School buses are one of the worst vehicles for emissions due to their stop and go routine and one school district in Utah is trying to address the issue.
“[In Utah,] 173,000 students are bused a total of 31.9 million miles. So I think that’s an indication of how much time kids spend on school buses,” said Bob Gliniecki, product manager at Heraeus Sensor Technology USA. He says emissions from school buses are a hazard for children and are a major pollutant for air quality.
“The issue with school buses is that most of the school buses in this country have diesel engines," he said. "Emissions are especially an issue for children, especially young children. Their lungs are not fully formed and they breathe 50 percent more air per pound of body weight. There is something called self-pollution where you can get leakage from the exhaust into the cabin of the bus.”
Gliniecki said self pollution can expose children to all sorts of fumes.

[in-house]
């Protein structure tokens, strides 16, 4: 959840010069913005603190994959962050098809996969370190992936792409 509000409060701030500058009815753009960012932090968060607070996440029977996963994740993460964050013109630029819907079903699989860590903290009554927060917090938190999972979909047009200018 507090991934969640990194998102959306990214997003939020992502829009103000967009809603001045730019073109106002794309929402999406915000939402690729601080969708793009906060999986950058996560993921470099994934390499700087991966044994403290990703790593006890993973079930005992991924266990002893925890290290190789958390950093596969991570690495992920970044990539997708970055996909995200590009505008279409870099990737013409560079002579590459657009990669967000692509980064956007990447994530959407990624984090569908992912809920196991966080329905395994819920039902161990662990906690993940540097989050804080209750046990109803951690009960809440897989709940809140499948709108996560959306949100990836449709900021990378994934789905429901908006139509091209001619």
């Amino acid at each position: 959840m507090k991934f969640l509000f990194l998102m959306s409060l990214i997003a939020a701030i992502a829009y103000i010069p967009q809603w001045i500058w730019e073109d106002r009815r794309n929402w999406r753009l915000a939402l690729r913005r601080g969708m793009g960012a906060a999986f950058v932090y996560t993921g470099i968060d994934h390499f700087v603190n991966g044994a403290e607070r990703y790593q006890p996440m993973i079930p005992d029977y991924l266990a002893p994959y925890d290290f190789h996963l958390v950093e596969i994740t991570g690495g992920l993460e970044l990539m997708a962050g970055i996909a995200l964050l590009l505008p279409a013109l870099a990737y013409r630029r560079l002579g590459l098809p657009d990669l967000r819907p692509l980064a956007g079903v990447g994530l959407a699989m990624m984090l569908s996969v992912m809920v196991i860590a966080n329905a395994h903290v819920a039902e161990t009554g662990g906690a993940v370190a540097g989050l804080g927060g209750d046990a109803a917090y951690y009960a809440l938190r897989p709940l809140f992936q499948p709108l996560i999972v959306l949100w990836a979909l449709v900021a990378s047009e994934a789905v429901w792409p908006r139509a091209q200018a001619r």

“And so they can expose to things such as nitrous oxides and particulate matter that are harmful," he said. "It can aggravate asthma, allergies and bronchitis and things like that. And the main thing with that is to make sure the bus is maintained."
Wayne Reese is the administrator of transportation for the Cache County School District and says the district is trying to do its part to reduce emissions and keep school children safe.
“We’ve received three different grants," he said. "One is a Clean School Bus grant. One is an Airshed grant and one is a part of the VW settlement funds that was awarded to the state of Utah.”
Between the three grants, the school district has received $3.2 million in grant money.
Currently, about 40 percent of the district's buses are older than 2007 – the cutoff year considered for buses to be old due to outdated emissions regulations on the models. However, all of the older buses in the Cache Valley district have been retrofitted to help lower emissions. And in addition to the retrofitted buses, the school district has about a dozen propane buses.
“Propane doesn’t have the particulates that diesel does," Reese said. "And so it’s considered an alternative fuel. We’re conscious of valley air in Cache Valley and we want to do everything we can to help it be clean for everyone – including our school children."